The Toronto Maple Leafs were mathematically eliminated from playoff contention last Thursday. Their loss to the sad-sack Carolina Hurricanes (n Hartford Whalers) put a well-deserved end to an undeserved flirtation with post-season qualification. What is a Leafs fan to do, except maybe commiserate with aficionados of the New York Rangers?
It is difficult to be a Leafs supporter in Princeton, this land of college hoops, lacrosse and crew. Heck, it's not that easy being any type of hockey fan here. Anybody following college hockey would think we were some place in the South with a team accidentally dropped into our laps (like the aforementioned 'Canes). And how many in the Princeton community realize that the hockey Tigers arguably had a better – and more surprising – end result to their season than Carmody's back-door specialists?
Still, there may be more die-hard fans of the Buds (the Leafs' chummy appellation as given by Toronto sportswriters) here than of any NHL team besides the Rangers, Philadelphia Flyers, New Jersey Devils and possibly the sides of Boston, Detroit and Chicago. That would be because Canadians represent about half of all international undergrads, and half the Canadian contingent hails from the self-declared "center of the known universe" (a.k.a. Toronto).
There are way more Californians and Texans on campus, of course, but, given hockey still hasn't caught on that much in locales where air conditioners are used in winter, I wouldn't wager to find many rabid L.A. Kings or Dallas Stars followers. Conversely, the definition of "Canadian" in the Oxford English Dictionary is "rabid hockey follower" – you have to check a special edition, but it's there – so there are likely to be more fans of the defunct Winnipeg Jets than of recent Stanley Cup champion Colorado Avalanche.
Unfortunately, "relative number of fans in Princeton" is not yet a key offensive statistic, and neither is "number of sellouts despite a bad team," so the Leafs' chances of winning Earl Stanley's chalice remain somewhere between none and none. Yes, in what is perhaps the hockey hotbed of the world, the marquee team can hardly be called that. But that has been the plight of the blue and white with few exceptions since the onset of the Harold Ballard years in the early '70s.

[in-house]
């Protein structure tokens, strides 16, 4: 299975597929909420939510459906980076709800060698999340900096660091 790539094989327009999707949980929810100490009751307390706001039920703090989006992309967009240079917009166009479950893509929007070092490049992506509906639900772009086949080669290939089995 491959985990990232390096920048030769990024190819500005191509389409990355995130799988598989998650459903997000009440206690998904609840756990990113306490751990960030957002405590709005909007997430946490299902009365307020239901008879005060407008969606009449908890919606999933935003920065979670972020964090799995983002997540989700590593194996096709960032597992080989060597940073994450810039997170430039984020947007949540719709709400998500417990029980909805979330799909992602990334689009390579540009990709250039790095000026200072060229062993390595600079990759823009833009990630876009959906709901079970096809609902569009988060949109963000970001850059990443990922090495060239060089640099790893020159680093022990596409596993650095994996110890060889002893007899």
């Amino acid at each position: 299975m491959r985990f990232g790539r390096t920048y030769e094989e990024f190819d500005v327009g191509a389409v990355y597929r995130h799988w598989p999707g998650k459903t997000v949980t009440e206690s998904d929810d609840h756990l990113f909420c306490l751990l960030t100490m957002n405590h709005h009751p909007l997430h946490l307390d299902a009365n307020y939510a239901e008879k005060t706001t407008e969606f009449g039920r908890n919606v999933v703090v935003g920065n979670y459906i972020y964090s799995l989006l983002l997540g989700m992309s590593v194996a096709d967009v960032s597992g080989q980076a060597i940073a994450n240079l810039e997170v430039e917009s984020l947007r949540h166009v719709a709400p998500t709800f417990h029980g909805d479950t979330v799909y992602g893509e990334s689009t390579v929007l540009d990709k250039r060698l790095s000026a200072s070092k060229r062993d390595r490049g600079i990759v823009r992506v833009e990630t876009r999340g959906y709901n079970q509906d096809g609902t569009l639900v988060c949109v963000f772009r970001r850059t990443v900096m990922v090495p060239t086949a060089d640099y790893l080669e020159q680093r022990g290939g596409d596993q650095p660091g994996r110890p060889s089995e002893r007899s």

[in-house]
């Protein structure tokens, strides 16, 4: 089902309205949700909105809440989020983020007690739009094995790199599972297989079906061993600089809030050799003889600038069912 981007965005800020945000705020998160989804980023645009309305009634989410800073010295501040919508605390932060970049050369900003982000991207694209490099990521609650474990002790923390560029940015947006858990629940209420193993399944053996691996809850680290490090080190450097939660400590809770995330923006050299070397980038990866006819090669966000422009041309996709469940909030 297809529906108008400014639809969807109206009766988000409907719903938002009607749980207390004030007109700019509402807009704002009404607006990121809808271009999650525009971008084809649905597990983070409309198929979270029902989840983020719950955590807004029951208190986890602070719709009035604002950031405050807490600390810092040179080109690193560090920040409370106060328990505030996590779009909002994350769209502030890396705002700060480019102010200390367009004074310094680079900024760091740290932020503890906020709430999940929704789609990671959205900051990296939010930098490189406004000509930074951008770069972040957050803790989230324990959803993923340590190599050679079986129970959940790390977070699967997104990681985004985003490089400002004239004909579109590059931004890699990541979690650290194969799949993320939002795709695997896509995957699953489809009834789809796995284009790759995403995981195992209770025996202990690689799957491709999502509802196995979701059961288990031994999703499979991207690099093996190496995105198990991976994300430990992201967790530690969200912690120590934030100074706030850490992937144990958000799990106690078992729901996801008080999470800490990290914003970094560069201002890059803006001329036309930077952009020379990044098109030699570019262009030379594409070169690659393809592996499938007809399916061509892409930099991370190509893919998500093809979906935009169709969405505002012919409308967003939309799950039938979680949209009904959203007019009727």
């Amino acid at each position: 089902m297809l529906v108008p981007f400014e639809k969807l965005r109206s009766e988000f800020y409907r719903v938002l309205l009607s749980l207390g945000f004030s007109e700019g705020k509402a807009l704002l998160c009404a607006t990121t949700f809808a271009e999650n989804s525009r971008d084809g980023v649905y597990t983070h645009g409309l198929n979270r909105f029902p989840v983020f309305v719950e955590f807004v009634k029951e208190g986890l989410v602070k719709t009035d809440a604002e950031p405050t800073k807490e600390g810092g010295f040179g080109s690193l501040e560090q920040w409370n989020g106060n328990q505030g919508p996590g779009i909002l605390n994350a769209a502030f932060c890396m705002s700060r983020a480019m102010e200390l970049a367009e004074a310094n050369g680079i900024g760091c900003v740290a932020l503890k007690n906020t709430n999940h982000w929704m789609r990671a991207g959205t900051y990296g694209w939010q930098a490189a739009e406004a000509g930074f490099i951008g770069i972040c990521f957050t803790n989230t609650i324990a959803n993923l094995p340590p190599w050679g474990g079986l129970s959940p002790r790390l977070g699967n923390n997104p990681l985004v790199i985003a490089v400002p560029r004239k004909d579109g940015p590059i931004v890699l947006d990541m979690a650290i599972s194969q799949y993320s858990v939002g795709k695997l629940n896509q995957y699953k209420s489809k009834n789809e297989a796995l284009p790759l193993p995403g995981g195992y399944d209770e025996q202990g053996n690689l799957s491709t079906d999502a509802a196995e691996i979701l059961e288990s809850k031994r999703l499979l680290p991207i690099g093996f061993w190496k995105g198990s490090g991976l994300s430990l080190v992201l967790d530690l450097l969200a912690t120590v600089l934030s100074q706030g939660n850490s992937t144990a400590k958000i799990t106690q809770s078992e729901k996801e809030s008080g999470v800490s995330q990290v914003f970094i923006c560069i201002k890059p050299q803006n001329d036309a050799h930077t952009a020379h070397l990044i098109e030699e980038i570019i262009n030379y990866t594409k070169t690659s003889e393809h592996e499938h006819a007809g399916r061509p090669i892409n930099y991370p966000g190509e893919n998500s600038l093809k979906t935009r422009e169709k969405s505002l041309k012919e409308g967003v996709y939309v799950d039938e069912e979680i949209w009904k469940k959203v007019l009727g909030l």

Those Torontonians reading this are now nodding their heads knowingly while all you others stare at this page with puzzled looks. Let me put it this way: picture George Steinbrenner, except with less sports sense and a more destructive personality. That moves toward a rough description of Harold Ballard on a good day. At least the scourge of the Bronx Bombers wins World Series and often fields competitive teams. Ol' pal Hal took a veteran team in need of slight rebuilding shortly after what remains their last championship season (1967) and mismanaged it into the ground.
And Ballard's treatment of coaches makes Steinbrenner's relationship with Billy Martin seem like marital bliss. When he finally kicked the Gatorade cooler to join the great VIP box in the sky, Ballard set off a legal battle over ownership and operational control of the club and its associated enterprises, a mel e whose repercussions still hamper management five years later.
Despite laughingly inept direction, the Maple Leafs gave their fans some thrills and somehow squeaked into the playoffs on the penultimate day of the season almost every year. (Counting the current string, only three times in the last 40 years has Toronto failed consecutively to make the post-season.) In the mid-'90s, it seemed that the Leafs had finally made it out of their Ballard-era doldrums, twice advancing to the semifinals under wizardly GM Cliff Fletcher and superhuman captain Doug Gilmour. It took a superhuman effort by Wayne Gretzky to keep the Leafs out of the 1993 final series, but there would surely be more chances as all those high first-rounders from the dismal '80s blossomed.
Then the wheels fell off the pumpkin, so to speak, and the curtain was drawn to reveal that Fletcher hadn't pulled a sweet deal since snookering his former employers in bringing Calgary's nucleus to Toronto. All the first-rounders had been traded, Felix "The Cat" Potvin had used up his lives, and even Dougie was past the point of being able to carry the team on his five-foot, nine-inch, 165-pound body's shoulders.
Something had to be done, and a true rebuilding was soon under way. The team would be fashioned around the younger Mats Sundin, players would be allowed to develop in the farm system and come to fruition at just the right time, ex-cop coach Pat Burns would be replaced with less-authoritarian ex-assistant Mike Murphy. Dougie would be traded to New Jersey. (At least Princeton Torontonians have the consolation of being able to follow the still-stellar efforts of one of the gutsiest players, and greatest Leafs, in League history.)
Toronto still hasn't won a Cup since a Syl Apps was on its roster rather than Princeton's. But then, neither has Chicago; the Blackhawks remain the longest-suffering team, their last sip of champagne predating Toronto's by three years. Maybe Hall-of-Fame scholar and Leafs President/GM Ken Dryden can turn around the fortunes of a team that has broken more hearts than all but the Boston Red Sox (my favorite baseball team, as it were). Then I'll have something to celebrate at this time next year besides the completion of my thesis.